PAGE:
His role in the healthcare and immigration decisions surprised many Republicans, who thought he was more closely aligned with the court’s conservative wing.
During his confirmation, Roberts told lawmakers he viewed the role of a judge as similar to that of an umpire.
"I will remember that it's my job to call balls and strikes and not to pitch or bat," Roberts said.
Some Democrats were also persuaded by his masterful performance during confirmation hearings. Half the Senate Democratic Conference voted for him, but then-Sen. Barack Obama (D-Ill.) voted no.
Sen. Lindsey Graham (R-S.C.), another member of the Judiciary Committee, said he was not surprised at all by Roberts’s opinion and said Republican colleagues should not be upset.
“They shouldn’t be. I’ve been saying for months that there’s no way this is constitutional under the Commerce Clause but if you look at it as a power to tax, it’s well within the power of the Congress,” said Graham. “What I’m furious over is the Democrats said this is not a tax increase during the political debate, and in the legal arena switched and said, ‘We’ll look at it as a tax.’ ”
Rep. Jim Jordan (R-Ohio) said he was dismayed Roberts sided with the court’s liberal justices.
“Disappointed. There’s no other way to say it. This is a day that is disappointing for freedom and disappointing for Americans. Plain and simple, there’s no way around it,” he said.
When asked if Roberts lived up to the pledges he made to Congress during his confirmation hearing, Jordan said, “It’s disappointing and frankly somewhat surprising, but you have to ask him what he’s thinking.”
Conservative opinion-makers were split in their reaction to Roberts.
“I am not going to beat up on John Roberts,” wrote Erick Erickson, editor of RedState.com, a conservative blog. “I am disappointed but I want to make a few points.”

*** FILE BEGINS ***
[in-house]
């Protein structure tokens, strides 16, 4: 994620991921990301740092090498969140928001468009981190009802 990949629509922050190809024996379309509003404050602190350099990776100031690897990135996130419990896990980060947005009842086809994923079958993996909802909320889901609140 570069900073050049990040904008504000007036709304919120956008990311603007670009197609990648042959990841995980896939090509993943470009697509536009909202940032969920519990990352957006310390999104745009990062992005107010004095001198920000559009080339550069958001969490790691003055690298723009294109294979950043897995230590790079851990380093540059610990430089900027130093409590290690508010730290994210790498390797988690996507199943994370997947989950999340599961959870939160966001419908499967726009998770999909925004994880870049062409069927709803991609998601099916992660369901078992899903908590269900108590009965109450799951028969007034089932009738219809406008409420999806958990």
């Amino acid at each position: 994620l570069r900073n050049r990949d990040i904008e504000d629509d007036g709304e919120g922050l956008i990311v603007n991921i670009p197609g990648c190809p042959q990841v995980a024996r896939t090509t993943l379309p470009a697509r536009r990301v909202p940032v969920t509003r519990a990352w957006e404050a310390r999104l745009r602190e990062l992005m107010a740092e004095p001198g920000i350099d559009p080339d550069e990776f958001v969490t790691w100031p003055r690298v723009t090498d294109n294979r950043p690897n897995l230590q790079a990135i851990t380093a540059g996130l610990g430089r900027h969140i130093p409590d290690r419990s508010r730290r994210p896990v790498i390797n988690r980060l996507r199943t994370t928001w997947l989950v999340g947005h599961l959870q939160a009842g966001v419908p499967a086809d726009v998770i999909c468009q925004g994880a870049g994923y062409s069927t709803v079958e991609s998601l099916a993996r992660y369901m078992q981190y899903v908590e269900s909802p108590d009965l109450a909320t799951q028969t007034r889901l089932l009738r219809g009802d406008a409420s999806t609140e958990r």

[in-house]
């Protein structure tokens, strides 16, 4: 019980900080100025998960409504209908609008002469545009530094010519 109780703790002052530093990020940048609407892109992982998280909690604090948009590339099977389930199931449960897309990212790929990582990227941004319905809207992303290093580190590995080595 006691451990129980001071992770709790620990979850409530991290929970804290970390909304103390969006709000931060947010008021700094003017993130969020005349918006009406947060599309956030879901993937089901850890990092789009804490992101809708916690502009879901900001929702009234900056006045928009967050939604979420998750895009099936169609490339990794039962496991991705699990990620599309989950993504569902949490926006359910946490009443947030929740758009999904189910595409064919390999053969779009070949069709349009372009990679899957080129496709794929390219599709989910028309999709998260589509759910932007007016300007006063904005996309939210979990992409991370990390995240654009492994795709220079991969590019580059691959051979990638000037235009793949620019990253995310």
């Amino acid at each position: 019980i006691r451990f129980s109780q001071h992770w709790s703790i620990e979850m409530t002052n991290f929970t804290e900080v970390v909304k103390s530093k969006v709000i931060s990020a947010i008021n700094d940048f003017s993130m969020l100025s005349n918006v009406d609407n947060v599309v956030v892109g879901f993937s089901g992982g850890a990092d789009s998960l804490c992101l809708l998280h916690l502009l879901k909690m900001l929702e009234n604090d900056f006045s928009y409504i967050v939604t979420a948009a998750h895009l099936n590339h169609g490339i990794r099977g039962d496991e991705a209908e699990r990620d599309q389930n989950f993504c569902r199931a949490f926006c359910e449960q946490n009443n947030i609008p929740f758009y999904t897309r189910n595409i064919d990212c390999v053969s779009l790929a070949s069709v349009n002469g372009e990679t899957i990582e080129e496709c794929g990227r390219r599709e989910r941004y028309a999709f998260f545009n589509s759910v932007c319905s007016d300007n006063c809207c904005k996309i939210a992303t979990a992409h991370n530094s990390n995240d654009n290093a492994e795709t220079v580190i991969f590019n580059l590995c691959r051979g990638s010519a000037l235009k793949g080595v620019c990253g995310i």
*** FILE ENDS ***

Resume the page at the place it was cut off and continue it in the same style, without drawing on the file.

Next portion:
Erickson argued that the ruling forces Republicans to take on the healthcare law as a high-profile political issue in the election instead of “asking the court to save us from ourselves.”
He also argued that while Roberts expanded Congress’s power to tax, he “curtailed the Commerce Clause as an avenue for congressional overreach.”
The conservative National Review magazine, however, chastised Roberts for rewriting the healthcare law.
In an editorial titled "Chief Justice Roberts’s Folly," it wrote, “The dissent acknowledges that if an ambiguous law can be read in a way that renders it constitutional, it should be. It distinguishes, though, between construing a law charitably and rewriting it.
“The latter is what Chief Justice John Roberts has done. If Roberts believes that this tactic avoids damage to the Constitution because it does not stretch the commerce clause to justify a mandate, he is mistaken.”
Sen. Dianne Feinstein (Calif.), one of 22 Democrats to vote against Roberts in 2005, praised him for standing up to conservative critics.
“I’m surprised and delighted,” she said. “I do think it was a very brave decision by the chief justice. I think it’s important. I think the legacy of the court, up to this point — in the 5-4 votes — was that it was going to be a very political court. I think he made this on the basis of a non-political decision."